"I have great reasons to believe [the door] was never secured," he said.
McCraw later said it appears that officers on the scene never checked whether the door to the classroom was unlocked, even as they waited for additional equipment to breach it and worked to secure a set of keys.
"How about trying the door and seeing if it's locked?" McCraw said he would ask the officers who responded first.
Regarding the gunman's entry into the building, McCraw confirmed previous reporting that a teacher at one point propped a door open but later closed it before the gunman arrived. He did not clarify how or why the door closed but remained unlocked.
"The only way you can lock these exterior doors in the West building ... the only way to do that is from the outside. You can't do it otherwise," McCraw said. "So when [the teacher] knocked the rock out, it closed securely, but there's no way for her to tell that the door was unlocked. The only way to know that the door is unlocked is to go out, close the door, OK, then try it."
Jun 21, 12:00 pm
Police radios didn't work well in school, McCraw confirms
Texas Director of Public Safety Steven McCraw laid out a series of communications failures that exacerbated the decision-making missteps that hampered the police response to the shooting at Robb Elementary School.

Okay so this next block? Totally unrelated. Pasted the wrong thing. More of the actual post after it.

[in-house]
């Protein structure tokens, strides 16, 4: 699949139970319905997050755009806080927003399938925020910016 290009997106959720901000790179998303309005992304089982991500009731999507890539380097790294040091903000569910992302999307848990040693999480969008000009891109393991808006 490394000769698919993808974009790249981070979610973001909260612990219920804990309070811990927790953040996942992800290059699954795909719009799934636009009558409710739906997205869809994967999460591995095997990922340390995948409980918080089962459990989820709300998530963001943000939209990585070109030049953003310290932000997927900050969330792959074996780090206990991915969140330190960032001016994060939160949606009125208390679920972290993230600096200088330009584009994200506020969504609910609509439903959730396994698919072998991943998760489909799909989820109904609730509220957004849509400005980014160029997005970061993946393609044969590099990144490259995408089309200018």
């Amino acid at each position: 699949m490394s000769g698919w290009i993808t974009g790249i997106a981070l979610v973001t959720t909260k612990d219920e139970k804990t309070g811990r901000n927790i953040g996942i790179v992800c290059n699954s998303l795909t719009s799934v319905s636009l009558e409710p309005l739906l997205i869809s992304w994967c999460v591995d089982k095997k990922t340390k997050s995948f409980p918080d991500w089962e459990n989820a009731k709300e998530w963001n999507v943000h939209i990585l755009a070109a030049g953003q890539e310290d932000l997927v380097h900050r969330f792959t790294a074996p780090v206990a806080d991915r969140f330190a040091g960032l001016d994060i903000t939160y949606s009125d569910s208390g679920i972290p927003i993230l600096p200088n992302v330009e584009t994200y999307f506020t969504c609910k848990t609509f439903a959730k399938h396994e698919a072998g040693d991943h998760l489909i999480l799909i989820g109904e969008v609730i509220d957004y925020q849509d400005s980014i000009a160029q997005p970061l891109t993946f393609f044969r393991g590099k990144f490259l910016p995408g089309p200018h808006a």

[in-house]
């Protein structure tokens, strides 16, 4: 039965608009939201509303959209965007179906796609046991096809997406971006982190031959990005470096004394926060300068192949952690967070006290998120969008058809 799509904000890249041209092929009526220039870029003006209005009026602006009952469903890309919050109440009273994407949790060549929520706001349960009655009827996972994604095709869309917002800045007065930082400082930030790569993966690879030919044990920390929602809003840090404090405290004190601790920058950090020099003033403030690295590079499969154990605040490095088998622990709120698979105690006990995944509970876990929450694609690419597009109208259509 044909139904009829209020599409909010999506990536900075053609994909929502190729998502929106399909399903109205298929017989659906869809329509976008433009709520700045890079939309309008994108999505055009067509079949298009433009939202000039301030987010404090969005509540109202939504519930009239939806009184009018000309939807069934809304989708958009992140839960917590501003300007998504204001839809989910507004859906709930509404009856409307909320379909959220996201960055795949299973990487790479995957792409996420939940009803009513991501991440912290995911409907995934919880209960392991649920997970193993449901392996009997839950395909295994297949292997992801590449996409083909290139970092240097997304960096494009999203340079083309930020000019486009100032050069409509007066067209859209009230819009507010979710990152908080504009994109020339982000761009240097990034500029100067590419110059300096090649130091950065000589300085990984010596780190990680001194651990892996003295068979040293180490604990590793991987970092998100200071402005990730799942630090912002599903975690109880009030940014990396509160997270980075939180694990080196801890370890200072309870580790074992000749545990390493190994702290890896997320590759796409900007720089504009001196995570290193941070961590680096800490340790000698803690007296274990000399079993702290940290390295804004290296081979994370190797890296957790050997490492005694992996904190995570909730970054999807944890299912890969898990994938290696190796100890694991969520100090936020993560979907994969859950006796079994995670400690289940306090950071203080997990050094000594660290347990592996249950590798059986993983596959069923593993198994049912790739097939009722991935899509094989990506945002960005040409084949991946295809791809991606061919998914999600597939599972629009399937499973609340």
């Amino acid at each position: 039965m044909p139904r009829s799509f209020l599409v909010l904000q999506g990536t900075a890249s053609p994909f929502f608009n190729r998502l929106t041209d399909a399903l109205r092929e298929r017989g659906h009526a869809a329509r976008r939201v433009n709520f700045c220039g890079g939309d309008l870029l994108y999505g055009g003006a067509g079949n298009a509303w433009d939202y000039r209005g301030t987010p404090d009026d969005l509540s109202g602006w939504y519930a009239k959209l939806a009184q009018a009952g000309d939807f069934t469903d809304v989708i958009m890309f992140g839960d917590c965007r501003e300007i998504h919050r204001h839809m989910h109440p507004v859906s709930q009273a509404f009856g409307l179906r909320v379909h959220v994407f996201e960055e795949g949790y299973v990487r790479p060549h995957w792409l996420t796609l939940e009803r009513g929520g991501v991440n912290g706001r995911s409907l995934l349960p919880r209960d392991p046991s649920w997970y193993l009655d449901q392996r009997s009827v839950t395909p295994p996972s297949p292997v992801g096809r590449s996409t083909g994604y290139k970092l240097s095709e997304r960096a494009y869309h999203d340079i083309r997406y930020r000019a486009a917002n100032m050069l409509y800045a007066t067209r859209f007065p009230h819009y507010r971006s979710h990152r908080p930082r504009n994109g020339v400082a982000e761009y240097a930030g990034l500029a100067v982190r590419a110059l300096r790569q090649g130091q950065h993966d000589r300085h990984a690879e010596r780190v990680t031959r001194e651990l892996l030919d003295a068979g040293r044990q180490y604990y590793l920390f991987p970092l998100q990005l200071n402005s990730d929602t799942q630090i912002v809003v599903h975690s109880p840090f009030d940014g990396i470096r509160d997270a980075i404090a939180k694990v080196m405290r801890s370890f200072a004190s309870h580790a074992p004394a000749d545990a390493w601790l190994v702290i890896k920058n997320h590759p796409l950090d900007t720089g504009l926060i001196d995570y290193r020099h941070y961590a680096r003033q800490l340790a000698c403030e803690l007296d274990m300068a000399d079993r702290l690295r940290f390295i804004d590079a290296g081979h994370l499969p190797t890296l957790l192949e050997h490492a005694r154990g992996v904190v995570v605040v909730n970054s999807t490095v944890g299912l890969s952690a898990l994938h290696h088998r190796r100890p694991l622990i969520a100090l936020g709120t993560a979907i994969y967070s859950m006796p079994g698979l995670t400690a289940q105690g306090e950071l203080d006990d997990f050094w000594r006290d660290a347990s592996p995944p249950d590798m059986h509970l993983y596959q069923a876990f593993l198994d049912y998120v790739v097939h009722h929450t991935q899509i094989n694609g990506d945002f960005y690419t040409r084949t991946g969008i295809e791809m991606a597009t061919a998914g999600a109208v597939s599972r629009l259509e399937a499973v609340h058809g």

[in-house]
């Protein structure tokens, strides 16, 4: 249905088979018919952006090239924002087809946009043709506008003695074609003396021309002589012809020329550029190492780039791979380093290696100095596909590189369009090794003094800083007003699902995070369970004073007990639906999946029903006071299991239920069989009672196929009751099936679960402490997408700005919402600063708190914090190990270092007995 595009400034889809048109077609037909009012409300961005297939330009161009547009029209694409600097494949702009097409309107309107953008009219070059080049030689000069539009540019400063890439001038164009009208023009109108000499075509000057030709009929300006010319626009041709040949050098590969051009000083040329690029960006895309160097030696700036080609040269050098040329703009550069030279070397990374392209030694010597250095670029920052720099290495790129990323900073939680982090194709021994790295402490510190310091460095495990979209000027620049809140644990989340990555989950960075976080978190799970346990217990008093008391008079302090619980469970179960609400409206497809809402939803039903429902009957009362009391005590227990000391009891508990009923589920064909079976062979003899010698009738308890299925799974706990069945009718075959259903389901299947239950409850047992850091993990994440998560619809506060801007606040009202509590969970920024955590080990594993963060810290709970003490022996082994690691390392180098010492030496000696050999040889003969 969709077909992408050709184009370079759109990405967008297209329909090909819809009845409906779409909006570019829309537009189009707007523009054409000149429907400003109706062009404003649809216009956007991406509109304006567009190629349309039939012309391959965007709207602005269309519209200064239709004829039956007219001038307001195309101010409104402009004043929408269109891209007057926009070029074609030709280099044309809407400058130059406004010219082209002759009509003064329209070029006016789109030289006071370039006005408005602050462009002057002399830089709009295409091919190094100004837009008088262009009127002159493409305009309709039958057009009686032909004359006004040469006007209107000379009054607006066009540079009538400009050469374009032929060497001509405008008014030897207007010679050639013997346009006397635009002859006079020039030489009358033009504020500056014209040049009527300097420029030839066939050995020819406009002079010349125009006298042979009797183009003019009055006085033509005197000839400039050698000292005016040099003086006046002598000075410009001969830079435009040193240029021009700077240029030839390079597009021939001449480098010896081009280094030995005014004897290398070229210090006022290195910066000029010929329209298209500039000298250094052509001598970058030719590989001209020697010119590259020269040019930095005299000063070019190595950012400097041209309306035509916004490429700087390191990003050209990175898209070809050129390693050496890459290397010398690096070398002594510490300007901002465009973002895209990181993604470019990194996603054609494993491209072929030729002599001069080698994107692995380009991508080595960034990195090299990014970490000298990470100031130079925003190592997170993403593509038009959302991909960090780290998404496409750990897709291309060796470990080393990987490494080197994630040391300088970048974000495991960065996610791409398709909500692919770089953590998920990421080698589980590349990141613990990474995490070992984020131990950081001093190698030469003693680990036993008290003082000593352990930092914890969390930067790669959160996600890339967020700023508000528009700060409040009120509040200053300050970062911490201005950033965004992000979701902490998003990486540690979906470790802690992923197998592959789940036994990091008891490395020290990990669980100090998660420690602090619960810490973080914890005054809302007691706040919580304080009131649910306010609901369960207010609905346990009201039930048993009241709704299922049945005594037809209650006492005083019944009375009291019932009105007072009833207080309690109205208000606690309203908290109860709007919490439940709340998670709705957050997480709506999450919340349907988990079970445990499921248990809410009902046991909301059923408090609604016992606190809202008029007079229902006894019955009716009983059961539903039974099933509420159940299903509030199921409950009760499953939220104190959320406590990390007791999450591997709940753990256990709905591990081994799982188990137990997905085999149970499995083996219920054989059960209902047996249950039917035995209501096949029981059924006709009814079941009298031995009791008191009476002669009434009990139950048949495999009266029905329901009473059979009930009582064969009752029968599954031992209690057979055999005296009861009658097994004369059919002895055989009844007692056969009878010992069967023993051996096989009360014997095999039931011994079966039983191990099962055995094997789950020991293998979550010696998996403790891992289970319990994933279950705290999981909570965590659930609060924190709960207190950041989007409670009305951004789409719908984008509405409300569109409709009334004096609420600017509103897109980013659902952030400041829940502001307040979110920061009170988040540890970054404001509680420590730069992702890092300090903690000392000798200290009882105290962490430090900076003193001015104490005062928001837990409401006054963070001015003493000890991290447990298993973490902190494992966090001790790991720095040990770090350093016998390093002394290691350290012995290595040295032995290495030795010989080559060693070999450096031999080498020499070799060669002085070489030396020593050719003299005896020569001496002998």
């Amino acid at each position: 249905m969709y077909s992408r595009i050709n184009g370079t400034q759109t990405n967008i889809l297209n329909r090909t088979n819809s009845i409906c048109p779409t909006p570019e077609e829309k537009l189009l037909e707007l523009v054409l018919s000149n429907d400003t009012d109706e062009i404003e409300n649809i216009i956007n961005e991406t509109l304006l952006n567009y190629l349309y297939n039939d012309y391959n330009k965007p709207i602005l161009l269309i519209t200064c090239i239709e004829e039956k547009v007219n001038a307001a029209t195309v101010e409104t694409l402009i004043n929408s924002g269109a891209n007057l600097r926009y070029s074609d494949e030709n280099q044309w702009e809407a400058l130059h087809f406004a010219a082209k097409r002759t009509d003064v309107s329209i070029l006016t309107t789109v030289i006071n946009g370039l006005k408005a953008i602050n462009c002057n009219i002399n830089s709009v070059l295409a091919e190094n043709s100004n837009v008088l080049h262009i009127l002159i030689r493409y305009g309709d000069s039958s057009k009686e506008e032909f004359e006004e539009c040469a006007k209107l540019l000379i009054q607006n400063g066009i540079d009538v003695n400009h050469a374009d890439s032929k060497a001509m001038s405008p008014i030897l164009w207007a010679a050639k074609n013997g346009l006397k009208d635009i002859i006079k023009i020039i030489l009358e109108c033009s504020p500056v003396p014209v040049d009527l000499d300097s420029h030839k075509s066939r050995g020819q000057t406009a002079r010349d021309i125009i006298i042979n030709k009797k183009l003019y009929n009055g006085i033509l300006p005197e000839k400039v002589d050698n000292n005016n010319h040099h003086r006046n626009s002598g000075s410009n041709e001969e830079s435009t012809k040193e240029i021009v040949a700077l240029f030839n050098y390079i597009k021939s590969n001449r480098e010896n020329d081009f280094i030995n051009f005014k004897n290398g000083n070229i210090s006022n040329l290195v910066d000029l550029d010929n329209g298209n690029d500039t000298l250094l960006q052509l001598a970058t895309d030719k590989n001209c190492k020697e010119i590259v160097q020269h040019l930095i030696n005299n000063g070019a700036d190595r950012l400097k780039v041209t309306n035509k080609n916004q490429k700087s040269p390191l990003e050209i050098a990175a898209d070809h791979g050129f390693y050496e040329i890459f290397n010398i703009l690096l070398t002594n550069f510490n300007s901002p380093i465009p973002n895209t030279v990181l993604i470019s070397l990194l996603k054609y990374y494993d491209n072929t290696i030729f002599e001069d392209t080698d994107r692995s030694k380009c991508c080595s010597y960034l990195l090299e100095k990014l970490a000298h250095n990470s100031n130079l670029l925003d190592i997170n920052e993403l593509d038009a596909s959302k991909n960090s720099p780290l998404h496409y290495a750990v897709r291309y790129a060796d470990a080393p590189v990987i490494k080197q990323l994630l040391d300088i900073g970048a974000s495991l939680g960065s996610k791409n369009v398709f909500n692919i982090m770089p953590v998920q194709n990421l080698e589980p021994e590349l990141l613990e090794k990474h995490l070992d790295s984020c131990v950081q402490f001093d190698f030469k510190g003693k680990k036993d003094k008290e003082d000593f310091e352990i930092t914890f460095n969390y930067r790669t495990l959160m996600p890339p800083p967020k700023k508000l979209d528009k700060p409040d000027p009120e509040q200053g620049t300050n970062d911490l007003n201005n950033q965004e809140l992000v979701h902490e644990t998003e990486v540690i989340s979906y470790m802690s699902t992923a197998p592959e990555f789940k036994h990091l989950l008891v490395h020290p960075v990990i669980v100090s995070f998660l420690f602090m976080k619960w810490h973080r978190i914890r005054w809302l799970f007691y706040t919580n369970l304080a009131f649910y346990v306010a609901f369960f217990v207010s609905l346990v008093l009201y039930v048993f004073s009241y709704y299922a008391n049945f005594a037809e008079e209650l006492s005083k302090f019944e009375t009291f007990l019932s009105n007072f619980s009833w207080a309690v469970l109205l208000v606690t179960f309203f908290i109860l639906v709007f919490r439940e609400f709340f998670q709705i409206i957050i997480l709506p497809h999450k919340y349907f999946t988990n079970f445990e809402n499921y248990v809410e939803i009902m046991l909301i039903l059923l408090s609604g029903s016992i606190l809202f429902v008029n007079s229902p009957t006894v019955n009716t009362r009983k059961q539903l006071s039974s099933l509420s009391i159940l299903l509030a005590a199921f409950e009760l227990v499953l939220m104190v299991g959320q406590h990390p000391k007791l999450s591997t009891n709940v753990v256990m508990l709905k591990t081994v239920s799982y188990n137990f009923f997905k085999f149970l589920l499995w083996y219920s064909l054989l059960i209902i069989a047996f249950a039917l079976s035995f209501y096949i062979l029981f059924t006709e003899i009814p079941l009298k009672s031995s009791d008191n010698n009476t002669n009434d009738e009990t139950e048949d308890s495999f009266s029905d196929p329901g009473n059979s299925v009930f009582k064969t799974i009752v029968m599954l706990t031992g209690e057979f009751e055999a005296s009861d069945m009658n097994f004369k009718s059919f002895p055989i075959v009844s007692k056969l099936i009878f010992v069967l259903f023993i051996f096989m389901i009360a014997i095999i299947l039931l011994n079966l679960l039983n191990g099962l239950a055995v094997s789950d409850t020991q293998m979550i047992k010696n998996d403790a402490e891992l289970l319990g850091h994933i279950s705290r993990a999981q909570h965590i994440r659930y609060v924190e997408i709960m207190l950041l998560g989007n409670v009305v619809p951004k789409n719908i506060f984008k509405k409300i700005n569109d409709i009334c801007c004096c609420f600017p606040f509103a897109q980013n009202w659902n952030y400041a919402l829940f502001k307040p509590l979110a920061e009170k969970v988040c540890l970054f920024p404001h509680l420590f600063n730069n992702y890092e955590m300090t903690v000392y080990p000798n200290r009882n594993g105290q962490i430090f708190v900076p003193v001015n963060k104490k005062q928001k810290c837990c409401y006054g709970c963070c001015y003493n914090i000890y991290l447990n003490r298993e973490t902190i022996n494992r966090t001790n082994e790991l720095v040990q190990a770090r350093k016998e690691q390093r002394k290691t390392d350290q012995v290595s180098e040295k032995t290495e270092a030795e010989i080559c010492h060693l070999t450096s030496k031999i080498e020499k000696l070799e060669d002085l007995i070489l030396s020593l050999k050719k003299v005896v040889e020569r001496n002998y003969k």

McCraw confirmed previous reporting that Pete Arredondo, the on-scene commander, arrived at the school without a radio. Later, according to McCraw, local police and Border Patrol lost radio communication signals inside the school.
Those circumstances ultimately led Arredondo and others to begin communicating with dispatchers on their cellphones, McCraw said.
"Cellphones did work, obviously, inside the school," he said. "It’s just the portable radio devices that first responders had didn’t."
McCraw also said "there was no duress system throughout the campus," which caused confusion among those inside the building. The principal of the school did trigger an emergency alert system called Raptor, but the program did not appear to sufficiently inform those inside the school about the shooting.
"It’s not the same as a direct system," he said.
Jun 21, 11:28 am
'We're trying to preserve life,' commander said on police radio
Texas Department of Public Safety Director Steven McCraw walked through an updated timeline of events from the Uvalde shooting and read aloud from a transcript of police radio communications.
The transcript describes Uvalde school district Police Chief Pete Arredondo and other officers speculating on the status of those inside the classroom and painstakingly debating whether and how to breach the door.